o Loss of figures between $480 and $680 million sent to Medco distributors in New Jersey, Ohio and Las Vegas.
    o Loss of 5400 pharmacy jobs in North Carolina

  • piller Mar 12, 2009

    Walmart and Target won't be accepting these rates either. It's not just the independents as this story might imply. Due to less overhead and group buying most independents are now healthier and more competitive than chains. As posted below this is a smoke and mirrors ploy. If the formula is left as is then mail-order will be forced on State Employees and the taxpayers (due to a flawed formula) will be paying MORE for this service than they are now. The end result: less jobs for NC, more costs for the taxpayers and decreased service for the State employees. It's time to email and call those Senators and House members and ask them to check all the facts before they waste your money.

  • foetine Mar 12, 2009

    submit yourself to the faceless Walmart machine. Why don't these chronic cases just hurry up and die. they're taking downtown parking spaces from healthy people.

  • aspenstreet1717 Mar 12, 2009

    How about Walmart and Target they're not out of state and they have competitive drug prices.

  • piller Mar 12, 2009

    The problem is not that independents are not competing. Mail order firms are buying the expensive drugs, repackaging them in small sizes, assigning new National Drug Code numbers with wholesale prices inflated by 150% to 200% then discounting that price by 12% and billing the insurance who have somehow been fooled into paying. So do you want a $100 drug discounted 15% by your local pharmacy or do want it marked up to $200 and discounted 27%. If you are drinking that Kool-Aid you are also probably upset that your monthly gas card rebate is less because gas prices have decreased. And yes, I do have documented proof that (as of this afternoon) has been shared with the NC Senate. We will see what happens now. Please, don't assume your local pharmacist is not the most cost effective without checking all the facts.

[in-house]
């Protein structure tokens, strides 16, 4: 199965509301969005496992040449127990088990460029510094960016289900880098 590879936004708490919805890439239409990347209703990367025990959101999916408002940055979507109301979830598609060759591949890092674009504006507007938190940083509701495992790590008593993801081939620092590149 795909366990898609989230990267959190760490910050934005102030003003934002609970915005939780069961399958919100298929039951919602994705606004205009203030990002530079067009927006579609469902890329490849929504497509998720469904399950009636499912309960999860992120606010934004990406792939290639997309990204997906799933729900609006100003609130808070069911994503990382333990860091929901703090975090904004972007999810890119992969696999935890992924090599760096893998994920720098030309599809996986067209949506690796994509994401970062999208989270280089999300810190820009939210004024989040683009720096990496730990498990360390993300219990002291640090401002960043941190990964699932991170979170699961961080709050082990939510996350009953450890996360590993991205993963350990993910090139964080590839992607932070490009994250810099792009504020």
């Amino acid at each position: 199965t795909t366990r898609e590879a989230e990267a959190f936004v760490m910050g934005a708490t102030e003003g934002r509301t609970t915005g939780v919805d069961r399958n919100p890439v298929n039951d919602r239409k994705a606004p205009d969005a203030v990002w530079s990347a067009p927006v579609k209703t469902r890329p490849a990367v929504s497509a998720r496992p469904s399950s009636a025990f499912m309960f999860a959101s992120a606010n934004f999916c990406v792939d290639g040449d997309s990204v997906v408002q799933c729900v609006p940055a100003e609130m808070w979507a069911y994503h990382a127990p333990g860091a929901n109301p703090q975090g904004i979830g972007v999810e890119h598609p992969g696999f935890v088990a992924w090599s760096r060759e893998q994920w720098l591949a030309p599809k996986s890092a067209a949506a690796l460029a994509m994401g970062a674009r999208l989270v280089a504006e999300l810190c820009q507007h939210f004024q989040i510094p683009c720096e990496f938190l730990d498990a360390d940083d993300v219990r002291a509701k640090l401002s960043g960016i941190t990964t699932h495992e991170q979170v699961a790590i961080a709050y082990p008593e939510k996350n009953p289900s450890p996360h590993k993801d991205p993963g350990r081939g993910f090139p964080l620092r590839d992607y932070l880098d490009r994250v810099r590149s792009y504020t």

• gtstallings45 Mar 12, 2009

    Governor Perdue would surely veto this legislation since it would effectively take the "seed corn" away from NC citizens and leave them without jobs. By the way, are these mail order companies based in NC?

  • 1Moms_View Mar 12, 2009

    This is the second set of idiotic comments by Mr. Rand that I've read this week alone. He really needs to spend some time among his constituents instead of hiding out in Raleigh trying to act like some bigshot legislator. He has no clue. He wants to send business out of state, which will send NC monies out of state, while creating even more economic problems for our local businesses.

    I do buy my medications on the rare occassion I have a prescription from a small independent local pharmacy. My main reason is better customer service. The pharmacist knows me and in the past has picked up on things like potential allergic reactions that a larger pharmacy would let slip by.

  • DontLikeTheSocialistObama Mar 12, 2009

    Independent drug stores are going the way of the dinosaur. If you can't compete you won't survive.

  • nobio Mar 12, 2009

    Whenever Mr. Rand and supporters need a quick prior authorization, 6 -7 tablets to last until his mail order drugs arrive, an additional refill, or has a emergency midnight prescription... he can surely go to his hometown independent pharmacy where they will still welcome and help him. It may not be as warmly as before, but our professional ethics will take over and his pharmaceutical needs will be met. He know this and still wants to give NJ's Medco the business. Also, Mr. Rand must remember that pharmacists in small town throughout NC are usually pillars of the community and have a lot of political influence.
    Bill McKellar
    Independent pharmacist with 39 yrs experience